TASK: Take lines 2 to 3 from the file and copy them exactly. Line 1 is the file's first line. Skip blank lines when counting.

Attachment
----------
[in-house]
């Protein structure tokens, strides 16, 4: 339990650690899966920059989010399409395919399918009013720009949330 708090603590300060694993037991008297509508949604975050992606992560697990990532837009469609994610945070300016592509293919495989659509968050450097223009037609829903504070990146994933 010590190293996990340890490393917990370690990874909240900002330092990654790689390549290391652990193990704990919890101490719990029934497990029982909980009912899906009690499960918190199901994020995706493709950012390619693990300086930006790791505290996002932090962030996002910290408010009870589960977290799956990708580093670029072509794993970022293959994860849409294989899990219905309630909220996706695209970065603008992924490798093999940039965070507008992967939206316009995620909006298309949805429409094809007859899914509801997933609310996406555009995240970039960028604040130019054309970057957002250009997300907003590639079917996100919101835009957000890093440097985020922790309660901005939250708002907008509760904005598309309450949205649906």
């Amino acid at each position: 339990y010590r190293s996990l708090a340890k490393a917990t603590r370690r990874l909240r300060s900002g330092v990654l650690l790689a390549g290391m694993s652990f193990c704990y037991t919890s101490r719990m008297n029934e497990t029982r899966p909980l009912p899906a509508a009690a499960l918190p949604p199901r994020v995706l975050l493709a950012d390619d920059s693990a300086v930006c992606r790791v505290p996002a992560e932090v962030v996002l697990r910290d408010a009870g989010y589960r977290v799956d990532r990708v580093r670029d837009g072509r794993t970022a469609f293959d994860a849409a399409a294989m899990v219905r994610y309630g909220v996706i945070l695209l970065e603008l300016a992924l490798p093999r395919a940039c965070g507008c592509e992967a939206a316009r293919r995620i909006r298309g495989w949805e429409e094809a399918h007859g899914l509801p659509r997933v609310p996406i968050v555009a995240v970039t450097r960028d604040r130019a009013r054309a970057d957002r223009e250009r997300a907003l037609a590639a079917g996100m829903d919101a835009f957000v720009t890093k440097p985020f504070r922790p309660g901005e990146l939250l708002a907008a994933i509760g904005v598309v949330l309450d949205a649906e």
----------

């Protein structure tokens, strides 16, 4: 339990650690899966920059989010399409395919399918009013720009949330 708090603590300060694993037991008297509508949604975050992606992560697990990532837009469609994610945070300016592509293919495989659509968050450097223009037609829903504070990146994933 010590190293996990340890490393917990370690990874909240900002330092990654790689390549290391652990193990704990919890101490719990029934497990029982909980009912899906009690499960918190199901994020995706493709950012390619693990300086930006790791505290996002932090962030996002910290408010009870589960977290799956990708580093670029072509794993970022293959994860849409294989899990219905309630909220996706695209970065603008992924490798093999940039965070507008992967939206316009995620909006298309949805429409094809007859899914509801997933609310996406555009995240970039960028604040130019054309970057957002250009997300907003590639079917996100919101835009957000890093440097985020922790309660901005939250708002907008509760904005598309309450949205649906």
């Amino acid at each position: 339990y010590r190293s996990l708090a340890k490393a917990t603590r370690r990874l909240r300060s900002g330092v990654l650690l790689a390549g290391m694993s652990f193990c704990y037991t919890s101490r719990m008297n029934e497990t029982r899966p909980l009912p899906a509508a009690a499960l918190p949604p199901r994020v995706l975050l493709a950012d390619d920059s693990a300086v930006c992606r790791v505290p996002a992560e932090v962030v996002l697990r910290d408010a009870g989010y589960r977290v799956d990532r990708v580093r670029d837009g072509r794993t970022a469609f293959d994860a849409a399409a294989m899990v219905r994610y309630g909220v996706i945070l695209l970065e603008l300016a992924l490798p093999r395919a940039c965070g507008c592509e992967a939206a316009r293919r995620i909006r298309g495989w949805e429409e094809a399918h007859g899914l509801p659509r997933v609310p996406i968050v555009a995240v970039t450097r960028d604040r130019a009013r054309a970057d957002r223009e250009r997300a907003l037609a590639a079917g996100m829903d919101a835009f957000v720009t890093k440097p985020f504070r922790p309660g901005e990146l939250l708002a907008a994933i509760g904005v598309v949330l309450d949205a649906e």